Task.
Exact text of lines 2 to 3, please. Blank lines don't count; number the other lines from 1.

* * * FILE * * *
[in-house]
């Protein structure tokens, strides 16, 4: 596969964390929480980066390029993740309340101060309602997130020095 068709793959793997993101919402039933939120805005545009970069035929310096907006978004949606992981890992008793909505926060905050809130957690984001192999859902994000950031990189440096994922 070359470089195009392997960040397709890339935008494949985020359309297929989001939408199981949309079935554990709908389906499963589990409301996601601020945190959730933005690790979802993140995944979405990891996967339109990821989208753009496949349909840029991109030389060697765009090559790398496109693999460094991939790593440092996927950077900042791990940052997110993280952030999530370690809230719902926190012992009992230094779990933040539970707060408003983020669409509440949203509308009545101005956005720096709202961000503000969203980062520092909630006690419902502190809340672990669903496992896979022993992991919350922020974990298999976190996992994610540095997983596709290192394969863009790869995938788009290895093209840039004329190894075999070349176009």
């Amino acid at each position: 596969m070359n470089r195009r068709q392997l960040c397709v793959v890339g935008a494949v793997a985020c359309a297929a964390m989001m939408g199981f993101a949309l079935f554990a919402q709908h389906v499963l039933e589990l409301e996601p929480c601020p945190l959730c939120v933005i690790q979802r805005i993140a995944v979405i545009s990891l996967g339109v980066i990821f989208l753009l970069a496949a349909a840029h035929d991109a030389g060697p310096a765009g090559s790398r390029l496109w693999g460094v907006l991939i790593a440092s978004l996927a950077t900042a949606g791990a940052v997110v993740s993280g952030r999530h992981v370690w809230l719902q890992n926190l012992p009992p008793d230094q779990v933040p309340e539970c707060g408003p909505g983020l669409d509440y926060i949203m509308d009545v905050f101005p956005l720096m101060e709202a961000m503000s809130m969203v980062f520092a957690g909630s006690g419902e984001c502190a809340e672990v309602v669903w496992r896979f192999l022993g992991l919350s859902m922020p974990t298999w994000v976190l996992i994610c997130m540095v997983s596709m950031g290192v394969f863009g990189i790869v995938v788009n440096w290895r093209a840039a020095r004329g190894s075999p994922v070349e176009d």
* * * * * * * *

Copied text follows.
């Protein structure tokens, strides 16, 4: 596969964390929480980066390029993740309340101060309602997130020095 068709793959793997993101919402039933939120805005545009970069035929310096907006978004949606992981890992008793909505926060905050809130957690984001192999859902994000950031990189440096994922 070359470089195009392997960040397709890339935008494949985020359309297929989001939408199981949309079935554990709908389906499963589990409301996601601020945190959730933005690790979802993140995944979405990891996967339109990821989208753009496949349909840029991109030389060697765009090559790398496109693999460094991939790593440092996927950077900042791990940052997110993280952030999530370690809230719902926190012992009992230094779990933040539970707060408003983020669409509440949203509308009545101005956005720096709202961000503000969203980062520092909630006690419902502190809340672990669903496992896979022993992991919350922020974990298999976190996992994610540095997983596709290192394969863009790869995938788009290895093209840039004329190894075999070349176009």
């Amino acid at each position: 596969m070359n470089r195009r068709q392997l960040c397709v793959v890339g935008a494949v793997a985020c359309a297929a964390m989001m939408g199981f993101a949309l079935f554990a919402q709908h389906v499963l039933e589990l409301e996601p929480c601020p945190l959730c939120v933005i690790q979802r805005i993140a995944v979405i545009s990891l996967g339109v980066i990821f989208l753009l970069a496949a349909a840029h035929d991109a030389g060697p310096a765009g090559s790398r390029l496109w693999g460094v907006l991939i790593a440092s978004l996927a950077t900042a949606g791990a940052v997110v993740s993280g952030r999530h992981v370690w809230l719902q890992n926190l012992p009992p008793d230094q779990v933040p309340e539970c707060g408003p909505g983020l669409d509440y926060i949203m509308d009545v905050f101005p956005l720096m101060e709202a961000m503000s809130m969203v980062f520092a957690g909630s006690g419902e984001c502190a809340e672990v309602v669903w496992r896979f192999l022993g992991l919350s859902m922020p974990t298999w994000v976190l996992i994610c997130m540095v997983s596709m950031g290192v394969f863009g990189i790869v995938v788009n440096w290895r093209a840039a020095r004329g190894s075999p994922v070349e176009d």